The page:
Braves host multiple football camps this week

Drew Shelton says the main reason he attends the Brownstown Central football camp each summer is to learn how he can become a better football player.

“I just want to get better for the season,” the incoming eighth-grader said. “We want to go undefeated and have a better record than last year. You’ve just got to get to your assignment and know your assignment.”

Shelton, who began playing football in the 56ers program, played on the offensive and defensive lines for the middle school seventh grade team that lost one game last fall.

“I just like coming out here and hitting people, blocking people and having fun,” he said.

Shelton, who also plays golf and baseball, attended the middle school camp that was held in May. He and his BCMS football teammates and members of the high school team also attended the Hanover Camp earlier this summer.

Reed May, head coach at Brownstown Central, said 42 attended the middle school camp that was held at the middle school.

“There are some kids who are not here that said they are going to play,” he said.

The middle school’s first football game is Aug. 12.

“When practice starts August 2, they only have eight days of practice, so they need to have this camp. They are going to practice twice next week also,” he said. “Probably 90 percent of the kids that played in sixth grade are here (Tuesday).

“In 56ers, they don’t have a play book. Since we’re not playing other teams, all they do is hold up cards,” he said. “They learn our space plays, but instead of actually learning the plays, they can just look up at the card and run the play, kind of like a scout team. That helps the kids actually practice the plays without having to learn them because they only practice twice a week.”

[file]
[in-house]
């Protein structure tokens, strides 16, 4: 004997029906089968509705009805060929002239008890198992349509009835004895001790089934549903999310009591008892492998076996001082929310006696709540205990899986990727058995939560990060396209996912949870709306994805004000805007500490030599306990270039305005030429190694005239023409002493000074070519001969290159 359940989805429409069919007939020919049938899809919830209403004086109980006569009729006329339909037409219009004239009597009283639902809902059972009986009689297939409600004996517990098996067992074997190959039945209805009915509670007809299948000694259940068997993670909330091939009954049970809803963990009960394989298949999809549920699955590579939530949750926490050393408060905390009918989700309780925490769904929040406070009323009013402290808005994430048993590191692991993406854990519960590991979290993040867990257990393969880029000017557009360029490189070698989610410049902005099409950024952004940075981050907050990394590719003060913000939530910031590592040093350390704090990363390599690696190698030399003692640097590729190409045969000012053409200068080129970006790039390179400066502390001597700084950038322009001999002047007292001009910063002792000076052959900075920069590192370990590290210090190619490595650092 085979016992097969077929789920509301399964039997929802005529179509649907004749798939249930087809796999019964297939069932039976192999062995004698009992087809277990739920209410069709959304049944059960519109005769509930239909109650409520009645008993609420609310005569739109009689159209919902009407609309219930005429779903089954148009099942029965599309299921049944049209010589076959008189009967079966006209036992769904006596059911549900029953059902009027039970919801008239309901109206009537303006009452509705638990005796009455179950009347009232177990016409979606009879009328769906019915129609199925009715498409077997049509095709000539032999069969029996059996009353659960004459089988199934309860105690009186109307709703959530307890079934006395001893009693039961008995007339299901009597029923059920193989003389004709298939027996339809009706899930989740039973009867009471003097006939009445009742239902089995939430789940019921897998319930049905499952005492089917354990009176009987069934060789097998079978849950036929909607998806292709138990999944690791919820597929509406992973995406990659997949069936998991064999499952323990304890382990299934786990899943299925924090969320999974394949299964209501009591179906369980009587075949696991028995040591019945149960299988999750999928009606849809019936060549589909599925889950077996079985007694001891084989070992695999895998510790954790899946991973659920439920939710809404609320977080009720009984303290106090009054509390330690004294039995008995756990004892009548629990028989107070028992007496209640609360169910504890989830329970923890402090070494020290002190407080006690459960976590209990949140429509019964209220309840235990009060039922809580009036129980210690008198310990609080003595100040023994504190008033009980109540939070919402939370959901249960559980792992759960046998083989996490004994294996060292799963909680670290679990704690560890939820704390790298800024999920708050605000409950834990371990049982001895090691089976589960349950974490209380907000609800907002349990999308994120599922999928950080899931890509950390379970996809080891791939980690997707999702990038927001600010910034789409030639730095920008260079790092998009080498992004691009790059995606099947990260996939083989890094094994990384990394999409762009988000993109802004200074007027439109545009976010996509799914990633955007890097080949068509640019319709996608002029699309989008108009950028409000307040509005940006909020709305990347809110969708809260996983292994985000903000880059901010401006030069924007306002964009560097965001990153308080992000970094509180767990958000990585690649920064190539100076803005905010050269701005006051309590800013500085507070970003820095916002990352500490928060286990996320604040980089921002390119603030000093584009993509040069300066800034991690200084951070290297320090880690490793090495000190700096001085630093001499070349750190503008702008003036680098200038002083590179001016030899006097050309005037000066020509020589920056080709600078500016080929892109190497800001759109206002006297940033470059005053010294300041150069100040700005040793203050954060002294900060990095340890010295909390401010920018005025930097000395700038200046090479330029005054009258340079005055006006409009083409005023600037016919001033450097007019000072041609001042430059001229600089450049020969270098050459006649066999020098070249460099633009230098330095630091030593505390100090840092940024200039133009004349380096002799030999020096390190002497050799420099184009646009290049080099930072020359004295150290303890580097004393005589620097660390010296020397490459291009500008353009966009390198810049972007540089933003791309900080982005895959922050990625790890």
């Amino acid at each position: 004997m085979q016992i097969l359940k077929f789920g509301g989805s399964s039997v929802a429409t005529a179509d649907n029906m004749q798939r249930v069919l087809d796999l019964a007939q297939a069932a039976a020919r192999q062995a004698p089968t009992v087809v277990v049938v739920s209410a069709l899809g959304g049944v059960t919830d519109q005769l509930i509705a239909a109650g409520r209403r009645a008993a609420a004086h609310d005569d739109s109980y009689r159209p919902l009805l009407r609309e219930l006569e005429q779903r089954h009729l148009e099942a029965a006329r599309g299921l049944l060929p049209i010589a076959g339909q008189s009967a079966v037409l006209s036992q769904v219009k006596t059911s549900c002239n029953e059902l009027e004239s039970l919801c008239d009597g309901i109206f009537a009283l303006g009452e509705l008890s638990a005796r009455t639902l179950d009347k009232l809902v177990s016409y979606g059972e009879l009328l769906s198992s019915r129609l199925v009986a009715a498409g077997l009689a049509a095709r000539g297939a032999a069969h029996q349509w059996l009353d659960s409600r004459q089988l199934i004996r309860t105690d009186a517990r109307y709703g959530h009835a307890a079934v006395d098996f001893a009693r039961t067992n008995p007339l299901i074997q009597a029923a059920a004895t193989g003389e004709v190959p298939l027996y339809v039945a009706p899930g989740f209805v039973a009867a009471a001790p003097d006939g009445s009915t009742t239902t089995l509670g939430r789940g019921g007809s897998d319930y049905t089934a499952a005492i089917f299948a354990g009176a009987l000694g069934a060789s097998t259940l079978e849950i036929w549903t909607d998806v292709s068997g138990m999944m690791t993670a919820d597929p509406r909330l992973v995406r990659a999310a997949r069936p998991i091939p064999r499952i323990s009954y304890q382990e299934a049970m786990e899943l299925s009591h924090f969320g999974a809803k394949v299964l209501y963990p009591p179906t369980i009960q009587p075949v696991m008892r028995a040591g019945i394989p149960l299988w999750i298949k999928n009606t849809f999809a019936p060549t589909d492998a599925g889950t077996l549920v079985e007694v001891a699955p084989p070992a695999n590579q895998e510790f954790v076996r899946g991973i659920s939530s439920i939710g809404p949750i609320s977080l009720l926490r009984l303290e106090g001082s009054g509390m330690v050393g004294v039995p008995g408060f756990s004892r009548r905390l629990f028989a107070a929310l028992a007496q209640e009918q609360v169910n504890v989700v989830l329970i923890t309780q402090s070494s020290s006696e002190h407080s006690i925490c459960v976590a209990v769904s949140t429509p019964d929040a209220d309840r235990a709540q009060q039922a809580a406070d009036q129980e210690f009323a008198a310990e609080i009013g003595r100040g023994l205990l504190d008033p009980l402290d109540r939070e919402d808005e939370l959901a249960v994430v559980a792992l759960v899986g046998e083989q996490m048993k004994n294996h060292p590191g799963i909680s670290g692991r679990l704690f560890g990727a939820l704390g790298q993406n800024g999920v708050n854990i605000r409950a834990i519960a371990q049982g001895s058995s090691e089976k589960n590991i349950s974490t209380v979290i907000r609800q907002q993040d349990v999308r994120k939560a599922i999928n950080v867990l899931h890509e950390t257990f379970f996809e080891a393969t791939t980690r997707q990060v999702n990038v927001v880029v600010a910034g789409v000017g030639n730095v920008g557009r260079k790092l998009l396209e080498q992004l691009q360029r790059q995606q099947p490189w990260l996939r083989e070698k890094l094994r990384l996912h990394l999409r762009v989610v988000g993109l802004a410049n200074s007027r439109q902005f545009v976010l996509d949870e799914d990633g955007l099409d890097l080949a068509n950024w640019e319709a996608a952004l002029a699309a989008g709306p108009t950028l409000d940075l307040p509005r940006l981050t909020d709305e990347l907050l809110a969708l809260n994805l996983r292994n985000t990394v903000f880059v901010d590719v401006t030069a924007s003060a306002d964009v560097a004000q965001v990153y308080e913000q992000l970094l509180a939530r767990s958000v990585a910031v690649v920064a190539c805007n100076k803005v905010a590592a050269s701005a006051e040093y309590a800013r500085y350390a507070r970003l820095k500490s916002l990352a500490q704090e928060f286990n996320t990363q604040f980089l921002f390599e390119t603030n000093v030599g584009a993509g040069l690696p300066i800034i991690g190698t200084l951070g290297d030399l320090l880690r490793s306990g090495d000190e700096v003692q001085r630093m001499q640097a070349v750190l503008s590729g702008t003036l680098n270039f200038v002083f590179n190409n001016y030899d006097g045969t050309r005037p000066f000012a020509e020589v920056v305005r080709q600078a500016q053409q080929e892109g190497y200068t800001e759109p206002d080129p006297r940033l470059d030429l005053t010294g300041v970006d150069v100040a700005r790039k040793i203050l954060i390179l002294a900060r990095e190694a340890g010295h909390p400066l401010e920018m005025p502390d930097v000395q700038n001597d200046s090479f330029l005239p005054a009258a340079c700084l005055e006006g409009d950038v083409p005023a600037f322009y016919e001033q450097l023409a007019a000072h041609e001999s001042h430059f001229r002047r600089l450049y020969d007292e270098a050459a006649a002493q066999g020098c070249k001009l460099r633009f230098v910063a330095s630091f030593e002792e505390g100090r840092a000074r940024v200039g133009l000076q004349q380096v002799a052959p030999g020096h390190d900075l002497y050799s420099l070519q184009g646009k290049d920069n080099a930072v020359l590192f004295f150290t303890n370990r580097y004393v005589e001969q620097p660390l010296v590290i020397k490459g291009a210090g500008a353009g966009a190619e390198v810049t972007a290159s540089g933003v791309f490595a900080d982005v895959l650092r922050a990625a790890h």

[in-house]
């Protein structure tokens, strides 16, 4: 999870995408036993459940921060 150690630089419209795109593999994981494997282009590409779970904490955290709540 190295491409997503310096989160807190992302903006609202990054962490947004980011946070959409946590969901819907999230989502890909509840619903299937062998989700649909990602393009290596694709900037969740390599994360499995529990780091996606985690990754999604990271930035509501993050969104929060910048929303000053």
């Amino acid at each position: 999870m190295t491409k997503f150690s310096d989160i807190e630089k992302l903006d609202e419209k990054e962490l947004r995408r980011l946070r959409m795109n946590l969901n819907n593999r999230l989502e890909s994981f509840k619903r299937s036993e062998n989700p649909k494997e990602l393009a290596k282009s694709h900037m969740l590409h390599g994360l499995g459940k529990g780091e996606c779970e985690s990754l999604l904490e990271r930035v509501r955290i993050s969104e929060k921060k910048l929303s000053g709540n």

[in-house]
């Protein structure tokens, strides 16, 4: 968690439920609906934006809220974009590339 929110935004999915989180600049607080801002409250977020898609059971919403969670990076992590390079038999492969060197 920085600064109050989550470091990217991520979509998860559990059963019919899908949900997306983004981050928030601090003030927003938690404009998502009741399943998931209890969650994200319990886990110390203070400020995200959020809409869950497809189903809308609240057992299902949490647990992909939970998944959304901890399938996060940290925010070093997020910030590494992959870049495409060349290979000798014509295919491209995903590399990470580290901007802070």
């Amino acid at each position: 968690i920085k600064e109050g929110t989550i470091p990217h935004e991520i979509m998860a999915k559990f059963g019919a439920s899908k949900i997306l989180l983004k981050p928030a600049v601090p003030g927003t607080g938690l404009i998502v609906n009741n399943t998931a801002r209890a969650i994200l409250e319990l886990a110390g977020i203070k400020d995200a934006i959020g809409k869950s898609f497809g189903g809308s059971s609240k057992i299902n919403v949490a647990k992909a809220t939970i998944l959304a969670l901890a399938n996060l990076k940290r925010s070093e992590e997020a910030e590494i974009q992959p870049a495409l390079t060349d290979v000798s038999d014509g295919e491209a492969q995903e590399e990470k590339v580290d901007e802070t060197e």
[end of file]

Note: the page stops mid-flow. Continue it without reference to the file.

He said in middle school, the players have a play book because they play against other teams.

May said the eighth-graders are implementing their plays.

“The eighth-graders only lost one game last year as seventh-graders, so we feel like it is a pretty good class,” he said. “The biggest thing is to get their positions, especially the seventh-graders. Now, they put in their offense, put in their defense and start running plays and hopefully be ready to go come August 12.”

Jon Robison, director of the 56ers program, said 37 fifth- and sixth-graders attended the camp that was held at Blevins Memorial Stadium.

“We teach them the basics of line blocking, how to get in a stance, how to break a huddle and get to the line and get in an offensive stance,” he said. “We teach all the kids the same things, how to carry the football, how to catch a football, how to throw a football, and we want to see who can throw a football.”

Robison said teaching the proper technique for tackling is important.

“We call it heads-up tackling. It’s how to tackle safely,” he said.

More kids are expected to sign up Aug. 14.

“It’s a good program to teach kids the fundamentals of the system we run at Brownstown, and it gives kids a chance to learn how to become good teammates,” Robison said.

Among those attending the 56er camp was Max Sommers, an incoming fifth-grader. He said this is the first year for him to attend the football camp.

“I love football,” he said. “I like the tough plays of football. I want to play running back.”

The Superstars competition for the middle-schoolers and punt, pass and kick competition for the 56ers will be held this afternoon at Blevins Memorial Stadium, and the high school will host Bedford North Lawrence, West Washington and Franklin for seven-on-seven competition at 9 a.m. Saturday.

Aug. 2 is the first day for high school practice.